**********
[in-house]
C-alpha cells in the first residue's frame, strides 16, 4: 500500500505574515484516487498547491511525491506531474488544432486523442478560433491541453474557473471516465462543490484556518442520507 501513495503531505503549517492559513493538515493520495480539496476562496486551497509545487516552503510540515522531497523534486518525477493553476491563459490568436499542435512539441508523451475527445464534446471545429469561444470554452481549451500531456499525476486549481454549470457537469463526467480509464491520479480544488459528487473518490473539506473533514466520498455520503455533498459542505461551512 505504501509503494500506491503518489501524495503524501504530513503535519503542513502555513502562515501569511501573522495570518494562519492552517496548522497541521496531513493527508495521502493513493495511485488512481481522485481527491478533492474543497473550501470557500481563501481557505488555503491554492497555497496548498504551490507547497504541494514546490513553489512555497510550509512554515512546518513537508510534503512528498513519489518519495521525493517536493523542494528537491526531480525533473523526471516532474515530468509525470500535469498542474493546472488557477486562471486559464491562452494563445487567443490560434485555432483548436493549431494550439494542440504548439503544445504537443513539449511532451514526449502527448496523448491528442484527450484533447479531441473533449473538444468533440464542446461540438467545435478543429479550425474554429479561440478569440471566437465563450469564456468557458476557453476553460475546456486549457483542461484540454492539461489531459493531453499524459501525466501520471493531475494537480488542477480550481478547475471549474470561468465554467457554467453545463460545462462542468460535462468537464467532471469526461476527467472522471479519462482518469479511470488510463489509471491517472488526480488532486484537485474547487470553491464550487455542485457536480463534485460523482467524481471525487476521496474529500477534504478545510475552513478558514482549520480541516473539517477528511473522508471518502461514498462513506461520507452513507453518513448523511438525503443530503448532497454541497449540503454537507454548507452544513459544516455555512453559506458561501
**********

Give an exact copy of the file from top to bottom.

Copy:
[in-house]
C-alpha cells in the first residue's frame, strides 16, 4: 500500500505574515484516487498547491511525491506531474488544432486523442478560433491541453474557473471516465462543490484556518442520507 501513495503531505503549517492559513493538515493520495480539496476562496486551497509545487516552503510540515522531497523534486518525477493553476491563459490568436499542435512539441508523451475527445464534446471545429469561444470554452481549451500531456499525476486549481454549470457537469463526467480509464491520479480544488459528487473518490473539506473533514466520498455520503455533498459542505461551512 505504501509503494500506491503518489501524495503524501504530513503535519503542513502555513502562515501569511501573522495570518494562519492552517496548522497541521496531513493527508495521502493513493495511485488512481481522485481527491478533492474543497473550501470557500481563501481557505488555503491554492497555497496548498504551490507547497504541494514546490513553489512555497510550509512554515512546518513537508510534503512528498513519489518519495521525493517536493523542494528537491526531480525533473523526471516532474515530468509525470500535469498542474493546472488557477486562471486559464491562452494563445487567443490560434485555432483548436493549431494550439494542440504548439503544445504537443513539449511532451514526449502527448496523448491528442484527450484533447479531441473533449473538444468533440464542446461540438467545435478543429479550425474554429479561440478569440471566437465563450469564456468557458476557453476553460475546456486549457483542461484540454492539461489531459493531453499524459501525466501520471493531475494537480488542477480550481478547475471549474470561468465554467457554467453545463460545462462542468460535462468537464467532471469526461476527467472522471479519462482518469479511470488510463489509471491517472488526480488532486484537485474547487470553491464550487455542485457536480463534485460523482467524481471525487476521496474529500477534504478545510475552513478558514482549520480541516473539517477528511473522508471518502461514498462513506461520507452513507453518513448523511438525503443530503448532497454541497449540503454537507454548507452544513459544516455555512453559506458561501